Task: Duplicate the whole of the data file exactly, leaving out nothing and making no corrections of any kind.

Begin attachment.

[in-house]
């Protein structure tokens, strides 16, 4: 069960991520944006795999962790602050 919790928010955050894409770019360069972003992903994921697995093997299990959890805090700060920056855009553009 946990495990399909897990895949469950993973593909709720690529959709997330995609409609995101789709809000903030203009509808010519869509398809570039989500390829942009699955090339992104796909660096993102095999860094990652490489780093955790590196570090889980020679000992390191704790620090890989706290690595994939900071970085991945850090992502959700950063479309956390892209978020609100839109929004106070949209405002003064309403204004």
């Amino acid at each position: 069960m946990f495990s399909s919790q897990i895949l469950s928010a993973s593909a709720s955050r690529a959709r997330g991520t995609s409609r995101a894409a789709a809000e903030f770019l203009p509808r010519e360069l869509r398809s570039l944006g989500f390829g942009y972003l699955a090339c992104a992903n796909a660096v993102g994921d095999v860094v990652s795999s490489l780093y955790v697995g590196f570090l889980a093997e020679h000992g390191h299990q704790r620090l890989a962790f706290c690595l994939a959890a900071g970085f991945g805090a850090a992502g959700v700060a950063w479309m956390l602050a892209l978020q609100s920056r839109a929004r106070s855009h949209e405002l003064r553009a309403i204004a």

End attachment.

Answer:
[in-house]
């Protein structure tokens, strides 16, 4: 069960991520944006795999962790602050 919790928010955050894409770019360069972003992903994921697995093997299990959890805090700060920056855009553009 946990495990399909897990895949469950993973593909709720690529959709997330995609409609995101789709809000903030203009509808010519869509398809570039989500390829942009699955090339992104796909660096993102095999860094990652490489780093955790590196570090889980020679000992390191704790620090890989706290690595994939900071970085991945850090992502959700950063479309956390892209978020609100839109929004106070949209405002003064309403204004």
């Amino acid at each position: 069960m946990f495990s399909s919790q897990i895949l469950s928010a993973s593909a709720s955050r690529a959709r997330g991520t995609s409609r995101a894409a789709a809000e903030f770019l203009p509808r010519e360069l869509r398809s570039l944006g989500f390829g942009y972003l699955a090339c992104a992903n796909a660096v993102g994921d095999v860094v990652s795999s490489l780093y955790v697995g590196f570090l889980a093997e020679h000992g390191h299990q704790r620090l890989a962790f706290c690595l994939a959890a900071g970085f991945g805090a850090a992502g959700v700060a950063w479309m956390l602050a892209l978020q609100s920056r839109a929004r106070s855009h949209e405002l003064r553009a309403i204004a």